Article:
Periodontal disease is a serious dental condition that often gets overlooked and is not treated properly. It is estimated that 60% of adults have some form of periodontal disease. It is caused by certain types of bacteria forming under and around plaque and tarter build-up. These bacteria create toxins that can damage the gums and basically start eating away at the bone around your teeth, creating bone loss. Getting professional cleanings regularly can help prevent periodontal disease, but once the disease and gotten into your gums and bone, deeper, more intense cleanings are necessary to remove the bacteria (see Treatment Options, below).
Warning signs of gum disease are:
- Gums that bleed during toothbrushing
- Gums that have pulled away from the teeth
- Persistent bad breath or bad taste
- Permanent teeth that are loose or separating
- Any change in the way your teeth fit together when you bite
- Any change in the fit of partial dentures
Notice how the buildup and bacteria are gathering underneath the gum level, and the gum tissue is starting to get irritated and inflamed.
Here we see the tissue start to pull away from the tooth, and also the beginning stages of bone loss.
More bone loss, the teeth will start getting lose at this point.
Severe bone loss.
There are different levels of gum disease:
- Is a mild inflammation of the gums.
- Plaque and tarter build up at the gumline.
- Gums get red and puffy and may bleed during brushing and flossing.
- Gingivitis can be reversed by regular flossing and routine professional cleanings.
- Periodontitis is a more serious and destructive form of gum disease.
- Plaque spreads to the roots and infection occurs, damaging the supporting bone and fibers.
- Gums may separate from the tooth and start to recede. A pocket forms below the gum line and traps plaque and food particles.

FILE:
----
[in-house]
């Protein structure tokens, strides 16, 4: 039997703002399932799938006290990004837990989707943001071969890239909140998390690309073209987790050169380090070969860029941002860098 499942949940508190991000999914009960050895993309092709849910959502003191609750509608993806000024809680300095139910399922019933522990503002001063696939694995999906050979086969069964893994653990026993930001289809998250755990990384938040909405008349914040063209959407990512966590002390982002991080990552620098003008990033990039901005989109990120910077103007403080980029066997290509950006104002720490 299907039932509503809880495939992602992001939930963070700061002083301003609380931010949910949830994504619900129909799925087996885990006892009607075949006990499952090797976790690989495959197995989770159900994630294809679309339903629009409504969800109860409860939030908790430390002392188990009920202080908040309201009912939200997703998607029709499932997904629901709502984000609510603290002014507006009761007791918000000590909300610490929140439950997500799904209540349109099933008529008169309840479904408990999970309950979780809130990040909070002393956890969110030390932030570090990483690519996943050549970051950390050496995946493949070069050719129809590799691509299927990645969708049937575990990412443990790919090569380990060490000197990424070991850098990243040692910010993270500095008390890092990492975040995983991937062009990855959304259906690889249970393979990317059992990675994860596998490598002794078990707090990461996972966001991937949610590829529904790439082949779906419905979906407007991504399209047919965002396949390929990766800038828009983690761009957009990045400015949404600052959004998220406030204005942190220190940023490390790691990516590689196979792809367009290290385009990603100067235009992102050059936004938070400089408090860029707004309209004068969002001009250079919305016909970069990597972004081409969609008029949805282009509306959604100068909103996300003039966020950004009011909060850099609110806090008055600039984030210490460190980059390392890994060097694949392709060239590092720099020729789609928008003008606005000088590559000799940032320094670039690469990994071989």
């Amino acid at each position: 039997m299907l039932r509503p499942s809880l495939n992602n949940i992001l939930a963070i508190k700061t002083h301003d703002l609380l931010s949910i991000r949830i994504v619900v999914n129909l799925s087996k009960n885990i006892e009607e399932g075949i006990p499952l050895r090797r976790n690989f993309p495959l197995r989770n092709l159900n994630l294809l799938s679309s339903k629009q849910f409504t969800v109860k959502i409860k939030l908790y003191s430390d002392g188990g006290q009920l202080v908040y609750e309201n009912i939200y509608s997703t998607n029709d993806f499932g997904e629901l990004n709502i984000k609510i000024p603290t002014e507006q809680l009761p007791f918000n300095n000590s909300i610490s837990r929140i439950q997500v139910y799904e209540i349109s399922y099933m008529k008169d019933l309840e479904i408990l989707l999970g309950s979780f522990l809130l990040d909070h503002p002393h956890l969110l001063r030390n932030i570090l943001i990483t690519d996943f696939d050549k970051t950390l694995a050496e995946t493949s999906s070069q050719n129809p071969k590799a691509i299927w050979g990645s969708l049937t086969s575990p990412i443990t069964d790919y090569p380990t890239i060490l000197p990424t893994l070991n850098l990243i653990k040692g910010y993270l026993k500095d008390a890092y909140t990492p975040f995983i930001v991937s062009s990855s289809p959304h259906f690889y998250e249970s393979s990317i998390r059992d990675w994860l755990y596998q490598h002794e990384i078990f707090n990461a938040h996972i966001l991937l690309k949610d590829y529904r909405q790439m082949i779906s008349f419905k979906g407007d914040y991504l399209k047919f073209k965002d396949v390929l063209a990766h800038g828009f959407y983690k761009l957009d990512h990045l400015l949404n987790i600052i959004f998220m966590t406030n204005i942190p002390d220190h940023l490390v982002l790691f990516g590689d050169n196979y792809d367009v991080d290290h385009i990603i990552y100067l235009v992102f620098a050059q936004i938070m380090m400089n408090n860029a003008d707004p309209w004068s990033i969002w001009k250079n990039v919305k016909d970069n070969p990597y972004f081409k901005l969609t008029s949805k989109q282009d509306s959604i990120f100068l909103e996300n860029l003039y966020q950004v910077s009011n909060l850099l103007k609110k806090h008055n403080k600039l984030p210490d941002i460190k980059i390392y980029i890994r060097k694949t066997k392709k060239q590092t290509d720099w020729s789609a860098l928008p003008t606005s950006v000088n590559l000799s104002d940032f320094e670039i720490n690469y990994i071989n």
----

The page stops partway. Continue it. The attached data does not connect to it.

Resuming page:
- In the later stages of periodontitis, infection further destroys the supporting bone and fibers.
- The gum recedes even more.
- The tooth may shift or loosen, and the bite may change.
- If treatment can’t save the tooth, a dentist may decide to remove it to prevent further damage. At this point there may be treatment options available to replace tooth, such as a dental implant or bridge.
How can I prevent gum disease?
- Brush your teeth with toothpaste twice a day. This removes the film of bacteria from the teeth. Be sure to use a soft-bristled toothbrush that is in good condition and/or and electric toothbrush.
- Clean between your teeth every day. Cleaning between your teeth with floss removes bacteria and food particles from between the teeth, where a toothbrush can’t reach. Early gum disease can often be reversed by daily brushing and flossing.
- Eat a balanced diet. Choose a variety of foods from the basic food groups, such as bread, cereals, and other grain products, fruits and vegetables, meat, poultry and fish, and dairy products such as milk, cheese and yogurt. Limit snacks between meals.
- Visit your dentist regularly. It is important to have regular dental checkups and professional cleanings, which are essential to preventing periodontal diseases.
Brushing, flossing, and professional cleanings help remove the plaque that eventually causes gum disease.
Scaling and Root Planing (“deep cleanings”)
Plaque and tartar are scraped off the tooth’s crown and roots, underneath the gums. Patients are usually numbed for scaling and root planing, since we are cleaning deep under the gums.
There are a few different surgeries that can be done. If the disease has progressed to the point that scaling and root planing do not improve the situation, we will referred you to a periodontist, a doctor that specializes in periodontal disease, to discuss surgical options for treatment.